A Practical Intro to using Spark-NLP BERT word embeddings
September 27, 2019
The seemingly endless possibilities of Natural Language Processing are limited only by your imagination... and compute power. What good are ground breaking word vectors if it takes days to preprocess your data and train a model? Or maybe you already know PySpark, but don't know Scala. Well let’s explore combining PySpark, Spark ML, and Spark-NLP. The assumption throughout the rest of this post is that you have some familiarity with Spark and SparkML.
What are Word vectors and why is BERT a big deal?
Word vectors (or embeddings) are words that are mapped to a vector of numbers. There are several approaches to representing words as vectors. Good vectorization approaches create vectors where similar words have similar vectors. This allows for nearest neighbor searches as well as something known as word vector algebra. The classic word vector algebra example is that in many embeddings vector(“King”) - vector(“man”) + vector(“woman") = vector(“queen”). Pre-trained vectors can also be used as features in machine learning models, transferring the learning to another domain.
Bidirectional Encoder Representations from Transformer (BERT) are state of the art word vectors developed and researched by Google in 2019.
Bidirectional → left to right and right to left contexts of words
Encoder → encodes data to a vector
Representations → a vector of real numbers from
Transformer → novel model architecture
One of the main advantages of techniques such as BERT, or an earlier similar technique ELMo, is that the vector of a word changes depending on how it is used in a sentence. This allows for much richer meanings of embedded words.
Using Spark-NLP With Pyspark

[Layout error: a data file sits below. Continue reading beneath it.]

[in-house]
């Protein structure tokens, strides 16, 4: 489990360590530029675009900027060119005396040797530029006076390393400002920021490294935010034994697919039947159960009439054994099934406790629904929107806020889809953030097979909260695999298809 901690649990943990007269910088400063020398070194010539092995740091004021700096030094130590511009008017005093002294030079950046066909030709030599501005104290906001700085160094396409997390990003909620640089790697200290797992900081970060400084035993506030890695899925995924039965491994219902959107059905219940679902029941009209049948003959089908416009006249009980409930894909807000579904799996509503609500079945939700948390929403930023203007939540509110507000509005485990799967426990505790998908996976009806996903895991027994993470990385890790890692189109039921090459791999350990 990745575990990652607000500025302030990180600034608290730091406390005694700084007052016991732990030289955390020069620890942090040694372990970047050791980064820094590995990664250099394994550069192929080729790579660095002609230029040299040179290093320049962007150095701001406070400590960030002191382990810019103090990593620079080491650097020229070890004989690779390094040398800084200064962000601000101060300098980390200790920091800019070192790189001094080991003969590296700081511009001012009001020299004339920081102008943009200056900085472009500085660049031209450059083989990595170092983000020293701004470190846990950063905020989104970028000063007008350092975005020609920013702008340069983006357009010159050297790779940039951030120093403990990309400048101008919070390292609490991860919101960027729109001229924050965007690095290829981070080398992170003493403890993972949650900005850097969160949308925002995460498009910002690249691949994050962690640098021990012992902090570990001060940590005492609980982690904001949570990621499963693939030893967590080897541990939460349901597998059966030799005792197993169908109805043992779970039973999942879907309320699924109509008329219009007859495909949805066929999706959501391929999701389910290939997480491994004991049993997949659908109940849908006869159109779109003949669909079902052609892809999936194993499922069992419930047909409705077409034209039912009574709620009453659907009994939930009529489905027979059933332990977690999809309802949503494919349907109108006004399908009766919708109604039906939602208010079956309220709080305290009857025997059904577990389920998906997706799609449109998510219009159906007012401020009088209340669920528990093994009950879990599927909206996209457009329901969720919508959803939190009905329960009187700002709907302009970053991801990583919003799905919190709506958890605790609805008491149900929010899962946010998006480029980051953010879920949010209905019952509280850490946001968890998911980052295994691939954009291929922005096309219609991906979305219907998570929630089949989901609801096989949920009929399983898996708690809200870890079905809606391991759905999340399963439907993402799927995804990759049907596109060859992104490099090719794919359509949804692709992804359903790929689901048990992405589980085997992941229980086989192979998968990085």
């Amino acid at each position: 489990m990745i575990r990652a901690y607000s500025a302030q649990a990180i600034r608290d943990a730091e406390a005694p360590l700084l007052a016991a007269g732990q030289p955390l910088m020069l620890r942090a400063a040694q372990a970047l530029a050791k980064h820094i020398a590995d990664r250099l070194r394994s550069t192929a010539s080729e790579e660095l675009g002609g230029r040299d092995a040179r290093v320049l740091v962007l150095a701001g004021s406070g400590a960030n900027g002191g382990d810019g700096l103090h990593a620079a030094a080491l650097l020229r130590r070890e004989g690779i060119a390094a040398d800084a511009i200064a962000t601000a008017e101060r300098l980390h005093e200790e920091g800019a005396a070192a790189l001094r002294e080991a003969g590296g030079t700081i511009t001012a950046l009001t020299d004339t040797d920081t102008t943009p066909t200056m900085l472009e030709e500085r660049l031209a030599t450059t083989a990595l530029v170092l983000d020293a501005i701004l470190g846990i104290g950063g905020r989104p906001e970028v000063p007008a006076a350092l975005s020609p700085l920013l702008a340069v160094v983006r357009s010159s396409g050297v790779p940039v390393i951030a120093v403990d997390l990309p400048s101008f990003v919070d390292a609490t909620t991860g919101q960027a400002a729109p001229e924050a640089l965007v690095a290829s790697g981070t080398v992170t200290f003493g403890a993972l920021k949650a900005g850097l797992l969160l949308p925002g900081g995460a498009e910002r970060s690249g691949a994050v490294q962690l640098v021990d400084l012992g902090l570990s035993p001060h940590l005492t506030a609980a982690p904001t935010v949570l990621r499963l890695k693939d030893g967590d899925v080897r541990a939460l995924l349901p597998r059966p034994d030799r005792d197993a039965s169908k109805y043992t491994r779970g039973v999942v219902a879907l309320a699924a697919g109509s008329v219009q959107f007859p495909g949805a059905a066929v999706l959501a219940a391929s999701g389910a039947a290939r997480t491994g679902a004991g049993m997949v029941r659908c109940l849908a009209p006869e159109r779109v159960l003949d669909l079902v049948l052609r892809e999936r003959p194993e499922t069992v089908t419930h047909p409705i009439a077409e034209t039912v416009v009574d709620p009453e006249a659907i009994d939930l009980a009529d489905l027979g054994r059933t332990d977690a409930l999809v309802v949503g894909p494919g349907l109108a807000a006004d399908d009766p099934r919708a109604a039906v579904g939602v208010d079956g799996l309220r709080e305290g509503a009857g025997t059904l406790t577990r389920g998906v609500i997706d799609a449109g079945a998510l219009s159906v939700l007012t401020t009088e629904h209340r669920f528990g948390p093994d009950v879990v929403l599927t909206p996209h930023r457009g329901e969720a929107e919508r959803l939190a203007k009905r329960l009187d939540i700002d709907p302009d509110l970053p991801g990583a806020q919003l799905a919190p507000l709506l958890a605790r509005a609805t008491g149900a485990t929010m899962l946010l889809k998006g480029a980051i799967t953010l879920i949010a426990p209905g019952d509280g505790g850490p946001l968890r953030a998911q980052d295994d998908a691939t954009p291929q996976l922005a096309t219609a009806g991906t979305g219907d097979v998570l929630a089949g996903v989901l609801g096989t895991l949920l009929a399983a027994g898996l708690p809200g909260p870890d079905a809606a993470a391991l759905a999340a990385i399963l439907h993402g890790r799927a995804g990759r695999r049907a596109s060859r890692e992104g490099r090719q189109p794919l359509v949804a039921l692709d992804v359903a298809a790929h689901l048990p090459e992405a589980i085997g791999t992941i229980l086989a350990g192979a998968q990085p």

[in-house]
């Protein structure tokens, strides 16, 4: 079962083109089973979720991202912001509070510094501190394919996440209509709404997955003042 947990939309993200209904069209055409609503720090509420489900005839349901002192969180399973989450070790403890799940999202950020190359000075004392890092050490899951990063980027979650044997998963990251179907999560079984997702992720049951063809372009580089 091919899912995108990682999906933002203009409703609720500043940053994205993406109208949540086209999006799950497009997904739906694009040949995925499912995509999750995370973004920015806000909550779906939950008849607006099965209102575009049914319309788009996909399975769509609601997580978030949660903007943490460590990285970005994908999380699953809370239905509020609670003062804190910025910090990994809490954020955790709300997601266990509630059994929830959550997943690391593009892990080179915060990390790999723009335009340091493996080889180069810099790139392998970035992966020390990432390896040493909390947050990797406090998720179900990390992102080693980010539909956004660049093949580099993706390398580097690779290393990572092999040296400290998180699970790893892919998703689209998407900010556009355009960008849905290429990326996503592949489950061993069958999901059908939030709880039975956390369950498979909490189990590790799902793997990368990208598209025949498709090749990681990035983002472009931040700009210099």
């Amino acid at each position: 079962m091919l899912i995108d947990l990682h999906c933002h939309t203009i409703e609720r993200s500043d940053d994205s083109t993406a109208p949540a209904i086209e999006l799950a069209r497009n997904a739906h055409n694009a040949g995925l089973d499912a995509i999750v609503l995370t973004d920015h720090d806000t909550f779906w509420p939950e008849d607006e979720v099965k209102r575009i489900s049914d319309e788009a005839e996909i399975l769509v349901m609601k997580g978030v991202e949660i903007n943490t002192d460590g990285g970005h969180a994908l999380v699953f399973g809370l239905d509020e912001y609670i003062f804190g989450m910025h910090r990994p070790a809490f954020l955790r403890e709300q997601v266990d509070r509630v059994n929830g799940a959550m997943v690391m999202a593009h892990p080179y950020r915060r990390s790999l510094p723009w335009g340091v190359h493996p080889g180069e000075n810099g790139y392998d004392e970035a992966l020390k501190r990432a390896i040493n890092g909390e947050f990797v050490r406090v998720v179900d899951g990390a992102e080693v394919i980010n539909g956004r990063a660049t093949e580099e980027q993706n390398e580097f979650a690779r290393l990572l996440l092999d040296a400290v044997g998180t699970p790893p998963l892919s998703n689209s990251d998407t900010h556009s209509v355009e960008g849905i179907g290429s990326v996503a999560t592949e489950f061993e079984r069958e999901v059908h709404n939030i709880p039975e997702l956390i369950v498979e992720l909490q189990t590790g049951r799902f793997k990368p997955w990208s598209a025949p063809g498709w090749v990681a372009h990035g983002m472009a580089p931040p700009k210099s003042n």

Check you dependencies and make sure distributions match. For this tutorial, we're using spark-nlp:2.2.1. The PyPi distribution should be 2.2.1 and the maven distribution should be 2.2.1. If they don't match, you'll get unexpected behavior.
Spark nlp supports a lot of annotators. Check them out here. There's also a number of different models you can use if you want to use GloVe vectors, models trained in other languages or even a multi-language BERT model.
Combining Spark-NLP with SparkML
Let’s demonstrate a simple example of using document vectors from a piece of text to write a classifier. Our process will be to:
Average all the vectors in a text into one document vector
Convert that vector to a DenseVector that SparkML can train against
So in just a few steps we’ve managed to write a classifier using state of the art word embeddings. We’ve also managed to do it in a way that can scale to billions of data points, because we’ve used Spark. At Sigma, we’re using the power of word embeddings and spark to build advance topic models used to extract incredible insights from news and social media.
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